Having been denied by a San Francisco Superior Court Judge last week, the San Francisco Apartment Association, San Francisco Association of Realtors, Coalition for Better Housing, and Small Property Owners of San Francisco Institute have just filed an appeal of the judge’s ruling that upheld San Francisco’s COVID-19 Tenant Protection Ordinance (No. 93-20) which was enacted back in June.

While Ordinance No. 93-20 does not forgive any past due rents or tenant obligations, nor prohibit a landlord from seeking to collect via a civil claim or collection agency once the City’s moratorium period, which was recently extended, has ended, it does remove the threat of eviction due to unpaid rents accumulated during the pandemic and prohibits the charging of any associated late fees and/or interest.

We’ll keep you posted and plugged-in.

46 thoughts on “Industry Group Appeals Tenant Protection Ordinance Ruling”
  1. I could be wrong, but I believe the government money is more than enough to pay rent. Folks choose NOT to pay rent. Am I correct in that understanding?

    Now, I am more sympathetic with commercial lease, where the tenant does not get to use the space at all. I think rent reduction is warranted there.

  2. You are in fact wrong.

    The “government money” is currently $0, as the Federal Pandemic Unemployment Compensation program ended in July. Prior to its ending, it paid $600 per week to qualifying unemployed Americans.

    You think $2,400 per month is enough to cover rent in San Francisco, let alone rent plus food plus utilities?

          1. Or to take into account the cost of health insurance, particularly during a pandemic, the average policy for which has been running around $600 per month in CA.

          2. We should also note there’s a backlog of over 1 million unprocessed unemployment/PUA filings across California, including new claims that were submitted back in March and have yet to be approved or paid.

        1. FPUC paid $600 to each qualifying American per week. There are four weeks (average) in a month. $600 times 4 is $2,400.

          The maximum Unemployment Insurance benefit in California is $450 per week. Taken every two weeks, that’s $900 biweekly.

    1. And that’s $2400 *if* you qualified for unemployment… gig workers and others left out to dry… and that’s also only on top of unemployment comp, which is not 100% of the prior earnings.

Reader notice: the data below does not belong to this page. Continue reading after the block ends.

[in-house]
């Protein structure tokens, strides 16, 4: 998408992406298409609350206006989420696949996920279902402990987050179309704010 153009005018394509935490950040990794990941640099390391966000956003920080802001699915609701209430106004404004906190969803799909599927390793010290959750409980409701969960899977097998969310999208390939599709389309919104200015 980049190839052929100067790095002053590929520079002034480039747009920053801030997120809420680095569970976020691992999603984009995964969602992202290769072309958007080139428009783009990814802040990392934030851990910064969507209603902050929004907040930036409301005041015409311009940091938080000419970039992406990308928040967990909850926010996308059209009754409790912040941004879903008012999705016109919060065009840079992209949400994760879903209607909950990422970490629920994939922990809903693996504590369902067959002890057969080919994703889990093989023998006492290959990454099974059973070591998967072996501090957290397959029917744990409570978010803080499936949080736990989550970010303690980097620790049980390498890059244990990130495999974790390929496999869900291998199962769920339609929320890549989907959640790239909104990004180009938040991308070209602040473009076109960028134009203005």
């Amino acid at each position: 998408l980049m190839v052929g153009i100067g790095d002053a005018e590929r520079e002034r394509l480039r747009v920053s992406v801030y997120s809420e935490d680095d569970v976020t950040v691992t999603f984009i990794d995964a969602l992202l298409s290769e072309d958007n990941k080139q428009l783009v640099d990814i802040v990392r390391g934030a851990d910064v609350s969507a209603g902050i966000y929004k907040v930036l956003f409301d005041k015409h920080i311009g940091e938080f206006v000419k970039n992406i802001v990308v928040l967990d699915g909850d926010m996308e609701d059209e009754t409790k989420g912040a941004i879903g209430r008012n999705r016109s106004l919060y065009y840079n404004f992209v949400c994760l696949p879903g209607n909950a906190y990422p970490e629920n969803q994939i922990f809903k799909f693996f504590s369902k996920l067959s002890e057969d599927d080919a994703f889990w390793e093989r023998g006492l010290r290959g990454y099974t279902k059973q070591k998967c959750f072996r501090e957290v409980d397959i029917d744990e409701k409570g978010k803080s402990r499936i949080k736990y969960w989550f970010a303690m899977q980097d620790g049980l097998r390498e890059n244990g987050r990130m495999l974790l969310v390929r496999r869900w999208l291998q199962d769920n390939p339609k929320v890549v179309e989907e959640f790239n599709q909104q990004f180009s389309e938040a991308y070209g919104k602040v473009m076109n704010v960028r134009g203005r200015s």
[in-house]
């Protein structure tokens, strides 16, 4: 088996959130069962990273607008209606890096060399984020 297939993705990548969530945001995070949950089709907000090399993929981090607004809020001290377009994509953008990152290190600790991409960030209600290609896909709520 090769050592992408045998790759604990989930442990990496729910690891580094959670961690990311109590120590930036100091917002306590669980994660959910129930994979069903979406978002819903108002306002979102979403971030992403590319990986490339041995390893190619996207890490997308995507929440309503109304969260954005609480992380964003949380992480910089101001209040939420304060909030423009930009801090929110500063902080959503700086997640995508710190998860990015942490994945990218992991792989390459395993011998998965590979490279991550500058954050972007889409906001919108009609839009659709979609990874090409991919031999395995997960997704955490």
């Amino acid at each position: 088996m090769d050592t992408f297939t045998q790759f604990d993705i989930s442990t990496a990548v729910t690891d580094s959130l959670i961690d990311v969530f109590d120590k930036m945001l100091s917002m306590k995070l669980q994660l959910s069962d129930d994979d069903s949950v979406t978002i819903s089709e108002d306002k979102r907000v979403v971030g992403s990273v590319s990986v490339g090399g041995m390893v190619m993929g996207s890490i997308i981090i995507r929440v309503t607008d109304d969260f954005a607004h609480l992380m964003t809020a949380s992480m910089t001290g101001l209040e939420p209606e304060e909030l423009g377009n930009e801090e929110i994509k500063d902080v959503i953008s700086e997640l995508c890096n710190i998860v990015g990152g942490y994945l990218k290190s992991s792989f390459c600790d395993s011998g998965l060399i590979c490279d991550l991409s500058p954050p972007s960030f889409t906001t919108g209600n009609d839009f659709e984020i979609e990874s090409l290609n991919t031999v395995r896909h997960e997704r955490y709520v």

2. From One-Third of American Renters Expected to Miss Their August Payment:

      Yet millions of renters…are still relying on the federal $600 boost to unemployment to pay their bills. The Census Bureau survey found that an estimated one in five renters tapped unemployment benefits to meet their spending needs over the period from July 16 to 21. Similar shares of renters used credit cards, money from savings, loans from friends or family or money from the one-time stimulus payment to pay their bills (or some combination of income sources). More than 40% of renters say they are scraping by, using funds from sources other than regular income.

      Emphasis added. So folks earlier in this thread such as “vlad”, implying that tenants will stop paying rent if there is no threat of eviction are incorrect (granted, these are national numbers, but I have seen no data indicating S.F. tenants are markedly different).

      Frankly I am pretty shocked that members of the rentier class thinks that in a pandemic taxpayers should support their passive income stream so they can glide through the current crisis unharmed, while other small business owners such as restaurant operators and the like go bankrupt.

      1. That article switches between talking about renters & homeowners vs just renters and between missing July rent/mortgage and expecting to miss August rent/mortgage. It’s a bit of a mish mash, but all the numbers are around 1/3. So it’s probably the same for renters and homeowners, but it would be nice to see a direct comparison of % renters who missed rent vs % owners who missed their mortgage.

        For both owners & renters what “tipster” points out below is going to make it harder and harder to keep up the eviction/foreclosure moratoriums indefinitely. Maybe initially people tried to scrape together money from credit cards and other sources, but as “tipster” points out this is not the rational choice. To “Matt Alenford”, my understanding is that part of the CARES act is that being in forbearance will not affect your credit score.

        For both owners & renters unless there is some endgame in place to wind this downI think this 1/3 number is only going to go up.

  3. Non-pymt of rent in SF is still hovering ~6% tops. Folks seem to paying the rent just fine. Of course, those in highly subsidized units are very motivated to continue to pay.

  4. Gavin says (name link) the state doesn’t have the $100 of the $400, and the act Trump used to come up with the remaining $300 says the Feds can’t pay all of it without the states chipping in, so currently the [maximum] benefit in California is $1800/mo.

  5. I am a New Jersey single family landlord. My non paying tenant was supposed to move out by March 14 in accordance with our court agreement. They did not. Then our governor put in a blanket moratorium on eviction for any reason at all. No idea when he will lift the emergency and the way he worded his orders, 60 days after lifting of emergency is the earliest I can evict.